Back in the day, it meant boss or community leader, or so the president of the North Fort crime syndicate tells it. Those days are gone. Now “Gatao” means gangster and the thugs from the upstart Jian Company intend to live up to everything the word entails in Yen Cheng-kuo’s Gatao 2 (trailer here), which screens during the 2018 New York Asian Film Festival.
As the operational leader of the North Fort syndicate, Ren would very much like to take over the turf of the North Town gang, but President Gui insists they must honor the agreement he made with North Town’s late president. Jian Lui, Ren’s sworn brother from their school days is under no such constraints. Suddenly in the gangster business, he moves quickly to consolidate the Taipei narcotics trade.
Ostensibly, he offers to cut North Fort in on the action, but he knows neither Ren or Gui wish to be involved in the dirty business. Shrewdly, he acts like the offended party, as he moves to undercut North Fort’s support. Gui even insists on restraint when the Jian outfit kills one of Ren’s men. The loyal Gatao tries to toe the line, but it is not long before gang wars erupt on the streets of Taipei.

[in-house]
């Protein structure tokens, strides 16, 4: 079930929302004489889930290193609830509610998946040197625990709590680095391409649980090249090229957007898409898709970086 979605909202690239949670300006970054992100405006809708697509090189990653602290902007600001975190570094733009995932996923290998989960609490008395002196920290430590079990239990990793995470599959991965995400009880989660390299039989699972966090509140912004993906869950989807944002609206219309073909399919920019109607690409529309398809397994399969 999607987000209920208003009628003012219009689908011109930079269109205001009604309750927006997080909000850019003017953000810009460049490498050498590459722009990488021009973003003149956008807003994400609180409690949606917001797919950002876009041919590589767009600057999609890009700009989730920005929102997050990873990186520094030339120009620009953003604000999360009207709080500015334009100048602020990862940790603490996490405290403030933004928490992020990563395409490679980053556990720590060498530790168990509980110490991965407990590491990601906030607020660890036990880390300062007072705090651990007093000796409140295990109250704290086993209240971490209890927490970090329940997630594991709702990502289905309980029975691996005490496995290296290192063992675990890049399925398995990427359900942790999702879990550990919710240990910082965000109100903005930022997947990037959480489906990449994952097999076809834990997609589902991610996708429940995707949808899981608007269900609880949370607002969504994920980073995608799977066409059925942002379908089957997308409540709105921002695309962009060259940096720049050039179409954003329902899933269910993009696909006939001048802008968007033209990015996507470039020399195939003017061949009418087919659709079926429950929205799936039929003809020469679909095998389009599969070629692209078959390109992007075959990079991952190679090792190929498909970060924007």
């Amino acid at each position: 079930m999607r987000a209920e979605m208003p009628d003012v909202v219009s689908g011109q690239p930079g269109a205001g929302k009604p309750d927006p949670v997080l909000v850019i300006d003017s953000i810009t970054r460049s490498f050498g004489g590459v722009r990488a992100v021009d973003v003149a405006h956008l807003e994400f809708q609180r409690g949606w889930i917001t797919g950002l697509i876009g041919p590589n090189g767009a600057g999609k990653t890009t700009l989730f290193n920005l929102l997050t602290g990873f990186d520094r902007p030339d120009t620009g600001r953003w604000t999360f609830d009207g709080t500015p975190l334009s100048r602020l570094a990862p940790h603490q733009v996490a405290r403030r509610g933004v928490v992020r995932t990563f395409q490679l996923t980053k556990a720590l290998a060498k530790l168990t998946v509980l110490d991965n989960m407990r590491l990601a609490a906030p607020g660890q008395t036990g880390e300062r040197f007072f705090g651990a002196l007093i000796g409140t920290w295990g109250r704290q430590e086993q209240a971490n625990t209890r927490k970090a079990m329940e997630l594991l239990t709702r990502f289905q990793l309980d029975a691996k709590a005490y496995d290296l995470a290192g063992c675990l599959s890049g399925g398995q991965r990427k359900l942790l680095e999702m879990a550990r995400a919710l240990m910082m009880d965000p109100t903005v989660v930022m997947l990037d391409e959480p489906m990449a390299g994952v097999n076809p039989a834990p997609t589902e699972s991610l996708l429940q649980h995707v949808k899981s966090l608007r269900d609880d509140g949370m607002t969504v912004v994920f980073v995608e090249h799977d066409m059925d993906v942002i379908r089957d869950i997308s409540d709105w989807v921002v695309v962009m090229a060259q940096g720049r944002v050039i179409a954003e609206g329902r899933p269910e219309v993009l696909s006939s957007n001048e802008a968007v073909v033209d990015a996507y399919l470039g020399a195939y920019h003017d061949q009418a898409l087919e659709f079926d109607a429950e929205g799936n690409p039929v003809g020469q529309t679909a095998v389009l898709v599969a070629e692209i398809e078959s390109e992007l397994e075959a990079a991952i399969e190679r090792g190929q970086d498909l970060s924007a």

We’re talking about those crazy street fights, where they hang out the baseball bats and machetes and then just charge at each other. There is in fact plenty of action in Gatao 2, but there is also a clash of codes and strategies. Whatever it is that you like in gangster movies you can find here. Fans should also rest assured, no prior knowledge of Gatao 1 is required to enjoy the self-contained sequel. However, it is worth noting 1 featured former child star Yen Cheng-kuo (who appeared in The Sandwich Man), while he helmed 2. His involvement with the Gatao duology happened after he served ten years in prison for a kidnapping-extortion conviction. So yeah, maybe he can relate to the subject matter. Regardless, he can stage a heck of a street brawl.
Gatao 2 is the sort of grand gangster im/morality tale we haven’t had for a while. Jack Kao (one of the few holdovers from the previous film) sets the tone from the top as the stubbornly principled President Gui. Collin Chou (from The Matrix and The Four franchises) is spectacularly villainous as the snappy dressing Jian. Chang Zhang-xing memorably stirs the pot even further as Ren’s troubled soldier, Po, but it is Wang Shih-hsien who really anchors the film as the flinty Ren, who temperamentally stands equidistance between the fiery Jian and the reserved Gui. Wang also plays it understated, but you can always see the gangster in him.